Another common trick developers use is to put the Flash Player version in the right click menu; whatever the value of Capabilities.version is. Â Another good one I’ve found to save trips across the country (I’m not kidding, it seriously prevented another flight) is adding Security.sandboxType.
Even if you or your client don’t follow TDD practices, wrapping unit tests around code that doesn’t behave consistently is a great diagnostic tool in it’s own right. Â You’ll start to notice that once you earn respect from the client, they’ll start asking you what’s wrong during a crisis/fire-drill. Â If the app doesn’t work, you’ll get IM/Emails instead of other employee’s who have been there for years. Â Having unit tests that quickly ascertain where the problem is helps you both identify what the true problem is with confidence (which says a lot to the client), and secondly allows you to direct the problem to whose it is; even if that means it’s you. Â Most importantly? Â It saves your time. Â Less time putting out fires, less distractions, more time coding.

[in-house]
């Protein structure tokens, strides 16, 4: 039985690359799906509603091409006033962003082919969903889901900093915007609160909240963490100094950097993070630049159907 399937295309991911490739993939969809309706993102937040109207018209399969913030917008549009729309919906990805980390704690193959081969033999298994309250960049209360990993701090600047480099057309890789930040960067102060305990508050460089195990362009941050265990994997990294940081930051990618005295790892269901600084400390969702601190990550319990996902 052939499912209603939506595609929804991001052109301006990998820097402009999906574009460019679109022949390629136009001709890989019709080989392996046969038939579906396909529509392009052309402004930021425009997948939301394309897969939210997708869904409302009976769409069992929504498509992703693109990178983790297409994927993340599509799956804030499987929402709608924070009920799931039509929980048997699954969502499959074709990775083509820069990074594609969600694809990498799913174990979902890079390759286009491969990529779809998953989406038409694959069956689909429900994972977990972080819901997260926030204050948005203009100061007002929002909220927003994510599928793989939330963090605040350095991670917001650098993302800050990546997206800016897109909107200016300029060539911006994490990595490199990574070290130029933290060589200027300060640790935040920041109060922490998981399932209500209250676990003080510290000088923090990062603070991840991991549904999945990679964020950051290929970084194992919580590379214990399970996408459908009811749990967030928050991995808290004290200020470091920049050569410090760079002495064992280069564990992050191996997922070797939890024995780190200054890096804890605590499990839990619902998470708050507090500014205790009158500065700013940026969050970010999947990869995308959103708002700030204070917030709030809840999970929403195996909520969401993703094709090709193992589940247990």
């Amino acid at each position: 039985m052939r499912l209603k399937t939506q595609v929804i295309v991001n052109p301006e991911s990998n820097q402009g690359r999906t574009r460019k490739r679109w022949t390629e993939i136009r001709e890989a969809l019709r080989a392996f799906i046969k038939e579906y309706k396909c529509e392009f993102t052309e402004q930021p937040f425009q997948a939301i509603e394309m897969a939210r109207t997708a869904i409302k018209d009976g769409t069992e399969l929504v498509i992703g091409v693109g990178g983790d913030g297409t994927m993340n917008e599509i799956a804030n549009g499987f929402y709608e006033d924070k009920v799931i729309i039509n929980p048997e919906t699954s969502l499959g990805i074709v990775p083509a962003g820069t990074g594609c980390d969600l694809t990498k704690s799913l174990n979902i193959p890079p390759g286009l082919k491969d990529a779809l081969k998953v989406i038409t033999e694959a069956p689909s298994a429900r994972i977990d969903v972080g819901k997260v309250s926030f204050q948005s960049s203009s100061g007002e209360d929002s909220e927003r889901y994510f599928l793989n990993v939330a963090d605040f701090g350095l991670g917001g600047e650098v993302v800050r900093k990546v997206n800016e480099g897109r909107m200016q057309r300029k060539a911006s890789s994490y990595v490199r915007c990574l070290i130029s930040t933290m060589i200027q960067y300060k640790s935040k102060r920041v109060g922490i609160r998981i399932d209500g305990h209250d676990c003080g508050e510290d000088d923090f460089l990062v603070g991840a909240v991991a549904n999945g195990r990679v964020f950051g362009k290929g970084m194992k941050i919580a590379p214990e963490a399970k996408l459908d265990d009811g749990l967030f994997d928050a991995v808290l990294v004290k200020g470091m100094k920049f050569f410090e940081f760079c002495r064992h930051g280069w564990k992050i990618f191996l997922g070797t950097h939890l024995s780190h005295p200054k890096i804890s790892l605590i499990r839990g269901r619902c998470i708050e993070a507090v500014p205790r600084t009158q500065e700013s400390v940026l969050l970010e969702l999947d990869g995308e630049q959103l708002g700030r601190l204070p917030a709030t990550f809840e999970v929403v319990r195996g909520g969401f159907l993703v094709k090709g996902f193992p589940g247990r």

The lowest hanging fruit here is wrapping your service layer; that code that gets data from the back-end since that’s often the most badly coded in my experience. Â Secondary is testing the Factory layer (or whatever code parses the data into VO’s). Â This confirms whether or not you’re getting good data from the back-end, and thus determines if your system is getting polluted and getting confused. Â Third, testing application domain logic is ok, although, usually harder since sometimes Models/Proxies/Mediators tend to be in a specific state when things go wrong.
I have pretty strong feelings on documentation since the projects I’ve been on that are screwed up, documentation for/in the code has been the last thing that’s been helpful to me. Â That said, code comments that describe hacky sections, specifically the why, ARE helpful. Â The “how’s” and code organization comments have been worthless to me to stop ships from sinking.